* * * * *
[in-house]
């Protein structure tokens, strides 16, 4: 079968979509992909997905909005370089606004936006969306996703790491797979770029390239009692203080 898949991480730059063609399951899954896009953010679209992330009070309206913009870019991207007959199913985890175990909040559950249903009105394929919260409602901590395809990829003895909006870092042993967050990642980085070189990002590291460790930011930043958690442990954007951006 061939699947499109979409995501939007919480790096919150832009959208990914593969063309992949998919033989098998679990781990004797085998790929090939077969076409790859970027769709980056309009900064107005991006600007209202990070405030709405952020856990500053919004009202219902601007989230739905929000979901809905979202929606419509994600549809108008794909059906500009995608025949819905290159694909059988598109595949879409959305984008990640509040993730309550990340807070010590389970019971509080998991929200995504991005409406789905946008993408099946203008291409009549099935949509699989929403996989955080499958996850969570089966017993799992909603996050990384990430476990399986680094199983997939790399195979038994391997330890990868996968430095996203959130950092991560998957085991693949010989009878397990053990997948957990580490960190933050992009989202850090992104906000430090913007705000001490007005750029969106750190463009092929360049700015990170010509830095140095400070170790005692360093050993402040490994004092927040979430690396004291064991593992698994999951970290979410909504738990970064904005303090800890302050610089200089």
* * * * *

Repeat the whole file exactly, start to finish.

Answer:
[in-house]
């Protein structure tokens, strides 16, 4: 079968979509992909997905909005370089606004936006969306996703790491797979770029390239009692203080 898949991480730059063609399951899954896009953010679209992330009070309206913009870019991207007959199913985890175990909040559950249903009105394929919260409602901590395809990829003895909006870092042993967050990642980085070189990002590291460790930011930043958690442990954007951006 061939699947499109979409995501939007919480790096919150832009959208990914593969063309992949998919033989098998679990781990004797085998790929090939077969076409790859970027769709980056309009900064107005991006600007209202990070405030709405952020856990500053919004009202219902601007989230739905929000979901809905979202929606419509994600549809108008794909059906500009995608025949819905290159694909059988598109595949879409959305984008990640509040993730309550990340807070010590389970019971509080998991929200995504991005409406789905946008993408099946203008291409009549099935949509699989929403996989955080499958996850969570089966017993799992909603996050990384990430476990399986680094199983997939790399195979038994391997330890990868996968430095996203959130950092991560998957085991693949010989009878397990053990997948957990580490960190933050992009989202850090992104906000430090913007705000001490007005750029969106750190463009092929360049700015990170010509830095140095400070170790005692360093050993402040490994004092927040979430690396004291064991593992698994999951970290979410909504738990970064904005303090800890302050610089200089």